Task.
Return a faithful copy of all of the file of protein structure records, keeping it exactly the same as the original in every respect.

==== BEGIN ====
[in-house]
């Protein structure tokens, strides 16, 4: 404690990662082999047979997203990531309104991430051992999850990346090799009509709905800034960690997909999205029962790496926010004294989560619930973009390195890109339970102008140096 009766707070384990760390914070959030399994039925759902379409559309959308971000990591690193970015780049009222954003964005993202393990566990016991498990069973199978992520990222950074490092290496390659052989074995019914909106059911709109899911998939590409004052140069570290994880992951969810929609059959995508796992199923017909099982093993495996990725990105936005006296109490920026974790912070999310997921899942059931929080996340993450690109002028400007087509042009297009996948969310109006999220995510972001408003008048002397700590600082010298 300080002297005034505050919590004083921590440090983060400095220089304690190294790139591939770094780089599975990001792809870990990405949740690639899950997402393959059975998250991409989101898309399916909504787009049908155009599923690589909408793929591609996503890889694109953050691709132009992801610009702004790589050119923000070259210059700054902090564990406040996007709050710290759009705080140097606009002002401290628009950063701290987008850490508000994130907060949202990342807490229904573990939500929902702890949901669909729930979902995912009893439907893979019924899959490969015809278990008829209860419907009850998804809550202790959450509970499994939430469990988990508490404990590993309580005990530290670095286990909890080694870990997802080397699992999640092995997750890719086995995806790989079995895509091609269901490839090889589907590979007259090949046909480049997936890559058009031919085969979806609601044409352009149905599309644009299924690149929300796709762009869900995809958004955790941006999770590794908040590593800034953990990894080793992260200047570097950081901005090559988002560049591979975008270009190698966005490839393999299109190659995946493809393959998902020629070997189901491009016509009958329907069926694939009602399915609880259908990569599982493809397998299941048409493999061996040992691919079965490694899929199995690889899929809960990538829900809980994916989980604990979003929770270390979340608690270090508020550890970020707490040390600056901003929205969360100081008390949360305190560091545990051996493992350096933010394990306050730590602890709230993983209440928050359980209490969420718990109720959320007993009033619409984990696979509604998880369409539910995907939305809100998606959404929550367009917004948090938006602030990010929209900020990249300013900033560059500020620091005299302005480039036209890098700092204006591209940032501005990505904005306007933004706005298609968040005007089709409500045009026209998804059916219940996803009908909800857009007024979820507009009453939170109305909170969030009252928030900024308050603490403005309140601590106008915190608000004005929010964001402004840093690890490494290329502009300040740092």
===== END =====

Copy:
[in-house]
């Protein structure tokens, strides 16, 4: 404690990662082999047979997203990531309104991430051992999850990346090799009509709905800034960690997909999205029962790496926010004294989560619930973009390195890109339970102008140096 009766707070384990760390914070959030399994039925759902379409559309959308971000990591690193970015780049009222954003964005993202393990566990016991498990069973199978992520990222950074490092290496390659052989074995019914909106059911709109899911998939590409004052140069570290994880992951969810929609059959995508796992199923017909099982093993495996990725990105936005006296109490920026974790912070999310997921899942059931929080996340993450690109002028400007087509042009297009996948969310109006999220995510972001408003008048002397700590600082010298 300080002297005034505050919590004083921590440090983060400095220089304690190294790139591939770094780089599975990001792809870990990405949740690639899950997402393959059975998250991409989101898309399916909504787009049908155009599923690589909408793929591609996503890889694109953050691709132009992801610009702004790589050119923000070259210059700054902090564990406040996007709050710290759009705080140097606009002002401290628009950063701290987008850490508000994130907060949202990342807490229904573990939500929902702890949901669909729930979902995912009893439907893979019924899959490969015809278990008829209860419907009850998804809550202790959450509970499994939430469990988990508490404990590993309580005990530290670095286990909890080694870990997802080397699992999640092995997750890719086995995806790989079995895509091609269901490839090889589907590979007259090949046909480049997936890559058009031919085969979806609601044409352009149905599309644009299924690149929300796709762009869900995809958004955790941006999770590794908040590593800034953990990894080793992260200047570097950081901005090559988002560049591979975008270009190698966005490839393999299109190659995946493809393959998902020629070997189901491009016509009958329907069926694939009602399915609880259908990569599982493809397998299941048409493999061996040992691919079965490694899929199995690889899929809960990538829900809980994916989980604990979003929770270390979340608690270090508020550890970020707490040390600056901003929205969360100081008390949360305190560091545990051996493992350096933010394990306050730590602890709230993983209440928050359980209490969420718990109720959320007993009033619409984990696979509604998880369409539910995907939305809100998606959404929550367009917004948090938006602030990010929209900020990249300013900033560059500020620091005299302005480039036209890098700092204006591209940032501005990505904005306007933004706005298609968040005007089709409500045009026209998804059916219940996803009908909800857009007024979820507009009453939170109305909170969030009252928030900024308050603490403005309140601590106008915190608000004005929010964001402004840093690890490494290329502009300040740092």